White Truffle Lemon Pepper Kale Chips (Baked, Gluten Free)

It’s snowing here in NY today and that means it’s time to experiment and whip out some tasty food from the kitchen 🙂 This afternoon, I made white truffle lemon pepper kale chips. The perfect guilt-free, satisfying, baked, gluten-free and nutritional snack for a lazy day.

White Truffle Lemon Pepper Kale Chips (Baked, Gluten Free)Ingredients:

1 Teaspoon White truffle Ghee butter

2 Cups Fresh Organic Kale (shredded)

Pinch of Himalayan Salt

2 teaspoon Organic Ground Lemon Pepper


  1. Pre-heat the oven to 350 F and preheat the pan you are going to use for 5 minutes.
  2. Take out the pan once it’s warmed up and spread some ghee butter in the pan. It will melt off your knife and turn into liquid form.
  3. Wash and shred kale leaves into small pieces or desirable size.
  4. In a bowl, toss the kale leaves with a pinch of salt and lemon pepper. Then place it in the baking pan.
  5. Bake in the oven at 350 F for ~ 20 minutes.

Are Kale chips actually good for you?

Baking kale in the oven until they are crisp, this method of cooking retains all nutritional value of the kale, creating a low-calorie, nutrition-dense snack.

What are the benefits of eating kale chips?

  • Weight management: Kale chips are a great substitution for other high calories snacks. With ghee butter, it can jump-start your digestive system and reduce inflammation.
  • Supports eye health: One cup of kale contains 206 percent of your vitamin A needs in the form of beta-carotene. Beta-carotene in combination with other nutrients helps reduce the risk of developing age-related macular degeneration. And if you have gluten sensitivity, leaky gut syndrome, IBS, Crohn’s or certain pancreatic disorder, you may have a problem absorbing vitamin A. But by using ghee for cooking, you can increase your intake.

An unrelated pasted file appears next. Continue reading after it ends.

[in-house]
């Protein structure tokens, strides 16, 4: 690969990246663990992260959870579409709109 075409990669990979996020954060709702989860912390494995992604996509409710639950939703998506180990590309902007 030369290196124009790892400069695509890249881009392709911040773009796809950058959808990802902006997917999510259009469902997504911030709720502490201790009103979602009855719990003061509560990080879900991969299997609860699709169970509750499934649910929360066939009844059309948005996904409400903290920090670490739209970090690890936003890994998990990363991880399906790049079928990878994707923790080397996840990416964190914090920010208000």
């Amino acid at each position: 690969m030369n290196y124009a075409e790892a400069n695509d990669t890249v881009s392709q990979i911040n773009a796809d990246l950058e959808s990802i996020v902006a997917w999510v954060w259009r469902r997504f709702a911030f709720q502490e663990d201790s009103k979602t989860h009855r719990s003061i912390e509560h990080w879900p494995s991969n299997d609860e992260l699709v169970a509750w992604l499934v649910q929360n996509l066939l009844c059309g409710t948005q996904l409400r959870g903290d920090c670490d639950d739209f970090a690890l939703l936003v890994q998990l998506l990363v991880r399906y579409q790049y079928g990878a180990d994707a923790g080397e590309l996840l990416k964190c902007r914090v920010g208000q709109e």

• Vitamins and minerals rich: Kale is packed with iron, potassium, vitamin A, C, calcium, magnesium, phosphorus and vitamin K.

Why Ghee butter?

  • Ghee has a high smoke point of 450F. Because a vast majority of high smoke point oil such as peanut oil, soybean oil, corn oil and canola oil are genetically modified cooking oil, they are not healthy for consumption. In many kale chips recipes, olive oil is being used but olive oil shouldn’t be used for cooking and should only be used to add after cooking, in dressing or sauces. Many fats change their fatty acid structure when heated and become unhealthy.
  • Better than butter. Ghee has a unique nutrition profile without any lactose or casein. For people who are lactose or casein sensitive, they can use ghee because the process has removed these allergens.

Be safe out there in the snow and stay warm 🙂

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**The information shown is an estimate provided by an online nutrition calculator. It should not be considered a substitute for a professional nutritionist’s advice.**